Talking Point - Thinking about 'Resilience'
Writing a business case or contributing to a policy brief? Want to know more about 'resilience' and struggling to find relevant material quickly? Evidence on Demand is launching a series of resources to help understand how 'resilience' can be applied in practice, and to support a dialogue within DFID and wider on this complex concept, which touches all aspects of development. Take a look at this Prezi guiding you around the series of resources - and get involved in pushing this further.
With the resources, you will find a collation of examples, best reads, definitions, lessons learned and signposts to other detailed material and evidence covering: disaster risk reduction, risk management and financing, and social protection and climate resilience.
The resources are not intended to be definitive guides...or to stop here... Rather they offer entry points for you to find your way to the thinking, contacts or examples that you might need to support your work. We know that people are time constrained and these materials have been collated and presented in bite sized chunks for ease of use. If you need to find information quickly then this suite of resources could be for you.
New topics will be added soon, looking at resilient infrastructure design and delivery, and outcomes of the dialogues that follow will also be shared.
Why these resources are helpful
We cover the latest thinking on resilience. Some of this is contradictory and some is work in progress - it is there to stimulate, stretch and provide food for thought, helping you to find out what has worked well, and where. Material included has been recommended by DFID peers but we have also consulted with other resilience thinkers and practioners about what they would recommend.
We've started with a set of resilience materials focused on "hot topics" that have been identified by advisers in the UK Department for International Development (DFID). They include:
Resource 1: What is resilience?
This provides a good reference point for anyone new to the subject or for those who have some understanding but want a quick refresh. It covers the history of resilience, definitions and frameworks, who is doing what, recommended reads and a useful glossary of terms.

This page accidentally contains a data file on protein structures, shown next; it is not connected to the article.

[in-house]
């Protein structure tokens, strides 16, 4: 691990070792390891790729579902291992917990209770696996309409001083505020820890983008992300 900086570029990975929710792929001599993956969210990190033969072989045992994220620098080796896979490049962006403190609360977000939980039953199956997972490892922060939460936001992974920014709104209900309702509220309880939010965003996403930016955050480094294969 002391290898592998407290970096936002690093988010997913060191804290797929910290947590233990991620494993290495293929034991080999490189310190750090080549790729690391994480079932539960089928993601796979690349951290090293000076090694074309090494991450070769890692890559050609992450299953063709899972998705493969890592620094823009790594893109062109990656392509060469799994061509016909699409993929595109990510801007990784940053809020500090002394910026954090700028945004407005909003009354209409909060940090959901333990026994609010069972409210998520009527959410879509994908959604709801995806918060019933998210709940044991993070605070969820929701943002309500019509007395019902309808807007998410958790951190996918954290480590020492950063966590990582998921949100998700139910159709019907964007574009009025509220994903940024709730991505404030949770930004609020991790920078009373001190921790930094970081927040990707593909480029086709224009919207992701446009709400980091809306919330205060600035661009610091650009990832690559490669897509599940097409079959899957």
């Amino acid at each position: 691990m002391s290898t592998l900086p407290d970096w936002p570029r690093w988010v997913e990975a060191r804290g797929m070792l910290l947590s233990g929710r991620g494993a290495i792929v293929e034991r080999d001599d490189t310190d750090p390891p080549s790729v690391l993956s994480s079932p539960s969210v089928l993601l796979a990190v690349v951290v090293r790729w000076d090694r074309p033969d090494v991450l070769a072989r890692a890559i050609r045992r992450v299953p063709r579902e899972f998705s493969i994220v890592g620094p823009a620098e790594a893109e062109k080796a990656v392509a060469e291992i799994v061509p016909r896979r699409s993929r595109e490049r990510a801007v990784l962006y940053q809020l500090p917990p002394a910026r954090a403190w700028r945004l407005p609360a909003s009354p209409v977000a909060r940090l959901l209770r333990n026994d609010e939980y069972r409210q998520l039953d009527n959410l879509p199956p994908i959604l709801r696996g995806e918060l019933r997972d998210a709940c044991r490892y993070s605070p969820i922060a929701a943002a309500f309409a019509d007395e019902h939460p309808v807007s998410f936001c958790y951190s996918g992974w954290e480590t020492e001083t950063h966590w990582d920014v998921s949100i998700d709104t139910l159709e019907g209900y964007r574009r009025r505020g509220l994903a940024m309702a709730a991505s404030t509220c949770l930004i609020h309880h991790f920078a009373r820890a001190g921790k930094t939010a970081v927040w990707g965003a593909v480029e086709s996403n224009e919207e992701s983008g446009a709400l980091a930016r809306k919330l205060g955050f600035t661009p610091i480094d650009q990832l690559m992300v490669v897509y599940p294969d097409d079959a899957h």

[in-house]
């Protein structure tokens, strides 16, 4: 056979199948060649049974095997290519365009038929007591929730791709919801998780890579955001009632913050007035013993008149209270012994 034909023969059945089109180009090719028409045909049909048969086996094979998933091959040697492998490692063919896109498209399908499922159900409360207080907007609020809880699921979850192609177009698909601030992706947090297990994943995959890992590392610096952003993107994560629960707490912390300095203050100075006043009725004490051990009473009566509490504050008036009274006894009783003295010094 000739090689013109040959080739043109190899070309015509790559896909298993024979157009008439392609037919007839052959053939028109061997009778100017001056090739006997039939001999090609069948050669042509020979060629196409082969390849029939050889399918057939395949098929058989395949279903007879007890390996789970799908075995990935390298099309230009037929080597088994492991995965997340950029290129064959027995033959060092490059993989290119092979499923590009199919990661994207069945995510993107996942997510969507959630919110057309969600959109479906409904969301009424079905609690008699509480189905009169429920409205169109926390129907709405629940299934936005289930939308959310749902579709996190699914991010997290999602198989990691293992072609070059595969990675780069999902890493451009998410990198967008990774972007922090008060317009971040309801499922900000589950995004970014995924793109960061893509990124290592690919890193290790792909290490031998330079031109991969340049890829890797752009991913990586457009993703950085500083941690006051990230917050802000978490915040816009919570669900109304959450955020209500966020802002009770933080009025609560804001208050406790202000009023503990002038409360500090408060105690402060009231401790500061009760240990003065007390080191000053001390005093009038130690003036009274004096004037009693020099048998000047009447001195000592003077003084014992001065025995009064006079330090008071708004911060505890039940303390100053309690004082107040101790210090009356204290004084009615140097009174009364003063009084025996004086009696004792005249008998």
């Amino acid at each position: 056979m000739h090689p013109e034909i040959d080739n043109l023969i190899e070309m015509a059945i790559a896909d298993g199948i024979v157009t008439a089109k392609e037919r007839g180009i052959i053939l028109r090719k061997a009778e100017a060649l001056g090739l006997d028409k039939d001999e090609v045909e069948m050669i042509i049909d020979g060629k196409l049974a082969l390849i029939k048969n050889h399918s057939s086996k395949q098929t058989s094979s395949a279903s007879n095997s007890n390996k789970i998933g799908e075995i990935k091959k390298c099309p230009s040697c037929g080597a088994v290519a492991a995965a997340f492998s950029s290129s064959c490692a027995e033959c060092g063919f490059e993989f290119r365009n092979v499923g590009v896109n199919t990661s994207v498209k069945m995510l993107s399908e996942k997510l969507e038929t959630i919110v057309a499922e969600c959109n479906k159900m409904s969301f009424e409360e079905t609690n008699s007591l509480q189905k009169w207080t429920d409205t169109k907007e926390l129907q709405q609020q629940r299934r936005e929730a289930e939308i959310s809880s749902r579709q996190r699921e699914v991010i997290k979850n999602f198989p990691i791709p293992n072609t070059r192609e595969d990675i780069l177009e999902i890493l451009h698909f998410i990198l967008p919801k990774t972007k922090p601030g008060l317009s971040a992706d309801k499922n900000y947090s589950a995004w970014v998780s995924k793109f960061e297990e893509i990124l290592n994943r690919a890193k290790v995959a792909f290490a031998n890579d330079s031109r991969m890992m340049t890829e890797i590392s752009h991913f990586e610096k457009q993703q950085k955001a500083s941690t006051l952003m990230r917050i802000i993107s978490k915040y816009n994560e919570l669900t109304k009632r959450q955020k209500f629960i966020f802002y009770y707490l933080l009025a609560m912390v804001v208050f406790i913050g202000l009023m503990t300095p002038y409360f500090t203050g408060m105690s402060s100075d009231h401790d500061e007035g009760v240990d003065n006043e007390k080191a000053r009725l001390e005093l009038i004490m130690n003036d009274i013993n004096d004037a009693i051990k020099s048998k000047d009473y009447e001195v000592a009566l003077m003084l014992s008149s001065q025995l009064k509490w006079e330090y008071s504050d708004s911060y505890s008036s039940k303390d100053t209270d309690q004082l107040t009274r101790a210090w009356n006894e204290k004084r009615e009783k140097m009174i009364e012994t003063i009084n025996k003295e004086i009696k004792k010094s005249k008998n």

Resource 2: Risk Management and Risk Financing
Use this resource to explore and find out about: risk management; the rationale for assessing risk; multi-hazard disaster risk assessments (MDHRAs); vulnerability and capacity assessment (VCAs); examples of MDHRAs and VCAs; tools to facilitate risk assessment; early warning systems; predicting and anticipating change; adaptive social protection systems.
Perhaps you want to know about risk financing? This resource also covers: ex-ante financial instruments for disaster response and recovery; examples of parametric insurance on DFID and other programmes; lessons learnt from insurance programmes (particularly index-based insurance); challenges and constraints to risk financing; and UK commitments on risk financing and DFID's future direction.
Resource 3: Measuring Resilience
Here you can read more about why we might want to measure resilience and different approaches to how resilience is being measured; review some of the guidelines available in this emerging and contested space; explore and link to some DFID examples; review some of the key messages that were emerging; find out about early action and whether it is cost effective.
Resource 4: Social Protection and Climate Resilience
This will appeal to those interested in mainstreaming climate issues into their social protection programmes and policies. It's based on feedback from social protection programmes in Asia and Africa and you will find real-life examples of climate-smart interventions including scalable and flexible weather-triggered mechanisms plus ideas on how to access climate finance. A signposted bibliography at the end provides easy access to the latest reading materials on this topic.
Resource 5: Risk informed infrastructure design and delivery
This is just the beginning. The resources will be updated as new thinking and materials emerge. We welcome your voice, input and additions. Please join in the conversation. If you have comments or additional materials that you think should be added please comment under the Prezi or get in touch: firstname.lastname@example.org